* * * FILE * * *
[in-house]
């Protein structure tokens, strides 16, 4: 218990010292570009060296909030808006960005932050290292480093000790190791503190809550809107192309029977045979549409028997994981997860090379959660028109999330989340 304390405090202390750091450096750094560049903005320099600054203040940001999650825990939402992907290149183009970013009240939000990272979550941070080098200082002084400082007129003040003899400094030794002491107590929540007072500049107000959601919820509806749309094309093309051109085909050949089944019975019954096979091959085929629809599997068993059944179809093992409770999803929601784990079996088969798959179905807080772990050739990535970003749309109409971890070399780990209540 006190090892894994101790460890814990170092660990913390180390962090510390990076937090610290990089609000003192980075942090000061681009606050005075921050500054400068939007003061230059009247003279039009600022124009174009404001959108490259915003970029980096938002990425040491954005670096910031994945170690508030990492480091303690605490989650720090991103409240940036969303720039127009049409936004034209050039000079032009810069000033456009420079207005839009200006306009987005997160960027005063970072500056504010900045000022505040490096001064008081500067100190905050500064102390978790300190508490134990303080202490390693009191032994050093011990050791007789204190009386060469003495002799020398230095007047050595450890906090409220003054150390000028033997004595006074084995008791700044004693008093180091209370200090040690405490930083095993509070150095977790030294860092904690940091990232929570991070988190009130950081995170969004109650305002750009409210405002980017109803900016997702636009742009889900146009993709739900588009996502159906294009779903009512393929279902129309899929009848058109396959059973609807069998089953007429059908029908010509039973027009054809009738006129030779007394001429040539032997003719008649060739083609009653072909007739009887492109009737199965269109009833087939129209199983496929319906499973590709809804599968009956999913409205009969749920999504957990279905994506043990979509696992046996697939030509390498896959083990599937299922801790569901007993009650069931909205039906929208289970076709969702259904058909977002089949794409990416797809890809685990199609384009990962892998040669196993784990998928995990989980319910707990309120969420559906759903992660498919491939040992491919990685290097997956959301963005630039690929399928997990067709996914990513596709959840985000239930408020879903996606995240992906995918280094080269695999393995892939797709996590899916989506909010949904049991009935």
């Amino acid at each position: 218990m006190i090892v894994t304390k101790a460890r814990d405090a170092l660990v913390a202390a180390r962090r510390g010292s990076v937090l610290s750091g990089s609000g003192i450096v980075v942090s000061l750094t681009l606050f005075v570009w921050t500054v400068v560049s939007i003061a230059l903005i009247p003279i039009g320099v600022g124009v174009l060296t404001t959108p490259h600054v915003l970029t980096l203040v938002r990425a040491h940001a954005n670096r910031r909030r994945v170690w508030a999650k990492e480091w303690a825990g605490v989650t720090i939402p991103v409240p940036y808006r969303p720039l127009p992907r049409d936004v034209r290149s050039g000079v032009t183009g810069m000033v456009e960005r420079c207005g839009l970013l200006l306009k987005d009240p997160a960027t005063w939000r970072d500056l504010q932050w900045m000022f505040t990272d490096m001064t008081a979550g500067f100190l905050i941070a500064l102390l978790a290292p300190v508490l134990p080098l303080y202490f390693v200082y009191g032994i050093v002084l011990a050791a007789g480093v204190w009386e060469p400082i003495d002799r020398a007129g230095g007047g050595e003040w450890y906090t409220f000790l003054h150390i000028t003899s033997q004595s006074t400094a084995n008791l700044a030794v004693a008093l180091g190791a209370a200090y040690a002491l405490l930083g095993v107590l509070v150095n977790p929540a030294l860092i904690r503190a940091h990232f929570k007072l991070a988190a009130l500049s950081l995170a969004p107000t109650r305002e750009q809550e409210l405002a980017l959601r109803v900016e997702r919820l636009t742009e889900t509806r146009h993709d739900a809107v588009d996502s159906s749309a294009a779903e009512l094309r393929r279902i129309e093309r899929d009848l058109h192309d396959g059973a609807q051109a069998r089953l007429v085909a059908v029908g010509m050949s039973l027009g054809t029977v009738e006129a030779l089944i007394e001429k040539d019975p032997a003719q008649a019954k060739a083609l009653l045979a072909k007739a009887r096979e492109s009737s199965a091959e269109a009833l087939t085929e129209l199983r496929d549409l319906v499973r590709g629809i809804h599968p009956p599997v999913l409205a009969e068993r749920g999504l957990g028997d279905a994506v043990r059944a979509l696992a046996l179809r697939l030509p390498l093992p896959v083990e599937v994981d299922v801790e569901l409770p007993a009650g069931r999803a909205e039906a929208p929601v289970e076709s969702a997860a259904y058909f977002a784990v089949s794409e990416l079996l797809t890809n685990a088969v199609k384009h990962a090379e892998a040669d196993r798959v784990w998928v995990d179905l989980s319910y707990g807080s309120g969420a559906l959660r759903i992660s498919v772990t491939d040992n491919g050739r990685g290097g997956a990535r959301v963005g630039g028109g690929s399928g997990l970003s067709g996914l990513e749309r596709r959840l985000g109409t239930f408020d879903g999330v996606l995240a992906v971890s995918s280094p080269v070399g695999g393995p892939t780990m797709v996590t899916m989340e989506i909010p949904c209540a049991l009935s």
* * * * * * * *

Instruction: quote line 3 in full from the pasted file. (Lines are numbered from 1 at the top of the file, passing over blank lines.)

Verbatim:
């Amino acid at each position: 218990m006190i090892v894994t304390k101790a460890r814990d405090a170092l660990v913390a202390a180390r962090r510390g010292s990076v937090l610290s750091g990089s609000g003192i450096v980075v942090s000061l750094t681009l606050f005075v570009w921050t500054v400068v560049s939007i003061a230059l903005i009247p003279i039009g320099v600022g124009v174009l060296t404001t959108p490259h600054v915003l970029t980096l203040v938002r990425a040491h940001a954005n670096r910031r909030r994945v170690w508030a999650k990492e480091w303690a825990g605490v989650t720090i939402p991103v409240p940036y808006r969303p720039l127009p992907r049409d936004v034209r290149s050039g000079v032009t183009g810069m000033v456009e960005r420079c207005g839009l970013l200006l306009k987005d009240p997160a960027t005063w939000r970072d500056l504010q932050w900045m000022f505040t990272d490096m001064t008081a979550g500067f100190l905050i941070a500064l102390l978790a290292p300190v508490l134990p080098l303080y202490f390693v200082y009191g032994i050093v002084l011990a050791a007789g480093v204190w009386e060469p400082i003495d002799r020398a007129g230095g007047g050595e003040w450890y906090t409220f000790l003054h150390i000028t003899s033997q004595s006074t400094a084995n008791l700044a030794v004693a008093l180091g190791a209370a200090y040690a002491l405490l930083g095993v107590l509070v150095n977790p929540a030294l860092i904690r503190a940091h990232f929570k007072l991070a988190a009130l500049s950081l995170a969004p107000t109650r305002e750009q809550e409210l405002a980017l959601r109803v900016e997702r919820l636009t742009e889900t509806r146009h993709d739900a809107v588009d996502s159906s749309a294009a779903e009512l094309r393929r279902i129309e093309r899929d009848l058109h192309d396959g059973a609807q051109a069998r089953l007429v085909a059908v029908g010509m050949s039973l027009g054809t029977v009738e006129a030779l089944i007394e001429k040539d019975p032997a003719q008649a019954k060739a083609l009653l045979a072909k007739a009887r096979e492109s009737s199965a091959e269109a009833l087939t085929e129209l199983r496929d549409l319906v499973r590709g629809i809804h599968p009956p599997v999913l409205a009969e068993r749920g999504l957990g028997d279905a994506v043990r059944a979509l696992a046996l179809r697939l030509p390498l093992p896959v083990e599937v994981d299922v801790e569901l409770p007993a009650g069931r999803a909205e039906a929208p929601v289970e076709s969702a997860a259904y058909f977002a784990v089949s794409e990416l079996l797809t890809n685990a088969v199609k384009h990962a090379e892998a040669d196993r798959v784990w998928v995990d179905l989980s319910y707990g807080s309120g969420a559906l959660r759903i992660s498919v772990t491939d040992n491919g050739r990685g290097g997956a990535r959301v963005g630039g028109g690929s399928g997990l970003s067709g996914l990513e749309r596709r959840l985000g109409t239930f408020d879903g999330v996606l995240a992906v971890s995918s280094p080269v070399g695999g393995p892939t780990m797709v996590t899916m989340e989506i909010p949904c209540a049991l009935s």